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How better demand prediction can cure inventory headaches

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#Data science

In an ideal world, businesses would know exactly how much they can sell, when and where. But building an effective demand prediction model is easier said than done, especially when the retail sector is getting increasingly fragmented.

In the United States, understocks, overstocks and returns cost retailers a staggering US$1.75 trillion a year.

Consumer goods companies in China face similar if not bigger challenges, given the rise of mega promotional periods like the 11-11 and 6-18 shopping festivals.

One retailer trying to tackle this head-on is Bear Electric, a leading Chinese home appliance brand. It’s becomingly increasingly difficult to predict sales volume during seasonal promotion periods, according to Yifeng Li, Bear Electric’s general manager.

The power of data

 

Just a few years ago, with limited access to sell-out and third-party data, it was incredibly difficult for brands to accurately predict future demands. Yet, the rise of mobile internet has led to a proliferation of data. Brands are now able to gain better visibility of sell-through rate and the true driver of sales. The rise of machine learning and AI has also allowed businesses to mine and analyse data in a more systematic way. However, sifting through and analyzing huge amounts of data can be challenging, especially for companies who don’t have an in-house data team.

 

Which is where Artefact comes in.

 

Our squad of data scientists, data engineers, data consultants and marketing experts help clients develop demand prediction models using big data and AI technologies.

We recently built a forecasting model for an O2O platform in China, allowing its two groups of users – merchants and consumers – to better connect with each other.

Many of the platform’s merchants suffered from unstable sales volume, resulting in a waste of resources, and failure to support rising demand. To rectify this, we worked with the client to provide individual merchants with daily updates of sales volume prediction for the forthcoming two weeks to help them plan inventory, operation and campaigns.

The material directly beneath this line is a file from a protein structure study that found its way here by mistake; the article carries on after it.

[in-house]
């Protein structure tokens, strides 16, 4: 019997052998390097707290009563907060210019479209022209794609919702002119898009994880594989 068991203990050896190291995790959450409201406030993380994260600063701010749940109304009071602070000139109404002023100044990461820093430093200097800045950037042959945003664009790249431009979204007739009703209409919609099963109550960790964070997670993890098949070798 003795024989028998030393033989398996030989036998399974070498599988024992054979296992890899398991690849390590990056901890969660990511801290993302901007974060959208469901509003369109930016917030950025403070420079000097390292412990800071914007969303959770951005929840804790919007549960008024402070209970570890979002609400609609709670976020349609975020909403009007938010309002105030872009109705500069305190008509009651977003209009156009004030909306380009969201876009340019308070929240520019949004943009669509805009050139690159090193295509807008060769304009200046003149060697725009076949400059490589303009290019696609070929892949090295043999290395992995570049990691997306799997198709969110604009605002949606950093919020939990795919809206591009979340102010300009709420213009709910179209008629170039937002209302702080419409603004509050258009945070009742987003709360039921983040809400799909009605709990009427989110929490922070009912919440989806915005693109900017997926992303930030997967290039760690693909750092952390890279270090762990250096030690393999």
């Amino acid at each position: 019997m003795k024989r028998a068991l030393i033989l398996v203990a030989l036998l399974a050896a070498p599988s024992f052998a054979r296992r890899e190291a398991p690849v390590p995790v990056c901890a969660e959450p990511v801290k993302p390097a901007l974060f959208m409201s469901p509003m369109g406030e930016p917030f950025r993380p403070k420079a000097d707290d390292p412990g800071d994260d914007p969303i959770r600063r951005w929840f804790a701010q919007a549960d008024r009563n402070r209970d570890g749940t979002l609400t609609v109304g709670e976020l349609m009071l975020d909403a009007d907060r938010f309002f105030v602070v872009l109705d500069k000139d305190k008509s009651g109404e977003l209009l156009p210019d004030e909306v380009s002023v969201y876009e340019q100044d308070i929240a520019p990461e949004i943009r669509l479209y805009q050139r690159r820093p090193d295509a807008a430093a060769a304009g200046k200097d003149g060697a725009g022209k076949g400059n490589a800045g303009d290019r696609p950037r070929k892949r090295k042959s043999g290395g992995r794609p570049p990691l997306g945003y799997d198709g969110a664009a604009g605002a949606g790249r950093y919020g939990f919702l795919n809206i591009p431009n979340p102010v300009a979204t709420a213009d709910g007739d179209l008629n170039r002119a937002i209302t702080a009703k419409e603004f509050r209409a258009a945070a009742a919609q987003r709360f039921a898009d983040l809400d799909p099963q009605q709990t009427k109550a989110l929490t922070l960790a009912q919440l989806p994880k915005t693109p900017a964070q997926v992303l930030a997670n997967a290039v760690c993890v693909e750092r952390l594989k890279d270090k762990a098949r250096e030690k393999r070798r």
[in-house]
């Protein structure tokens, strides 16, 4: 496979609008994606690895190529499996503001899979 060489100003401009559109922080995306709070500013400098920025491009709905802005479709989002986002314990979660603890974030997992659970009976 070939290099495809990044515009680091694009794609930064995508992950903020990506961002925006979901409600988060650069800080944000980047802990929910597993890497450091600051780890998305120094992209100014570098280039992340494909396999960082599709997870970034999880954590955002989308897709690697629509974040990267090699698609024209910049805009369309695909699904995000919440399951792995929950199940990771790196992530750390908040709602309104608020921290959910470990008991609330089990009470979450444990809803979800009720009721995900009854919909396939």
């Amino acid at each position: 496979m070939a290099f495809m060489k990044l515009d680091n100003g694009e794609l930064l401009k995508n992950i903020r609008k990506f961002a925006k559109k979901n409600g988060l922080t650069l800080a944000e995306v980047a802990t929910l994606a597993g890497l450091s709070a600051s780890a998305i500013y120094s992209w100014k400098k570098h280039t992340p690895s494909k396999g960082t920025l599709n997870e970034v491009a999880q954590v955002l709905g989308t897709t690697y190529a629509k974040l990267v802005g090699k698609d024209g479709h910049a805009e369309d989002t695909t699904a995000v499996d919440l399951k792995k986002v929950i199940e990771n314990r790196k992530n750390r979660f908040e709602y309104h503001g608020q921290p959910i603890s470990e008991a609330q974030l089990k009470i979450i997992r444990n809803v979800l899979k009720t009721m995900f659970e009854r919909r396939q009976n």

Better prediction, less waste

 

You cannot make bricks without straws. Similarly, you cannot predict volume without historical data. One challenge that many merchants face was missing sales data. Indeed, many merchants who’d just set up their business, or who operated sporadically in the past, had never experienced an 11-11 or 6-18 shopping event. Without this data, merchants have little or no overview of the amount of stock they need for promotional periods, potentially leading to a huge blow to revenue.

The question then becomes: how should one predict sales volume, especially for big promotional events, with insufficient historical data?

Our solution was a multi-pronged approach, where we leveraged our expertise in data mining and analyses to help merchants ‘fill the gaps’ during special sales periods. While a classic machine learning model is used to predict sales volume for non-promotional periods, we created a prediction model allows us to combine the merchant’s own historical data with data from other merchants of similar profiles to predict sales volume for promotional periods. This new model improved the platform’s forecasting accuracy by 20%.

Putting clients needs first

 

Gaps in data sets are not unusual and are a typical challenge for any company wanting to predict future outcomes. This applies to new companies as well as established companies that are launching new products. Different data gaps also require different solutions. Added to that all is the rise of China’s mega shopping festivals – while there’s a wealth of data to be mined at these events, the limited time frame within which this data can be collected means that usual machine learning models don’t apply. The good news is there are ways to get around these challenges. We have done it before, and we are here to help you.

 

 

Authors:

Edouard de Mezerac

Managing Partner, Head of Data and Consulting APAC

Chuck Wang

Data Science Manager

Shawn Du

Data Scientist

 

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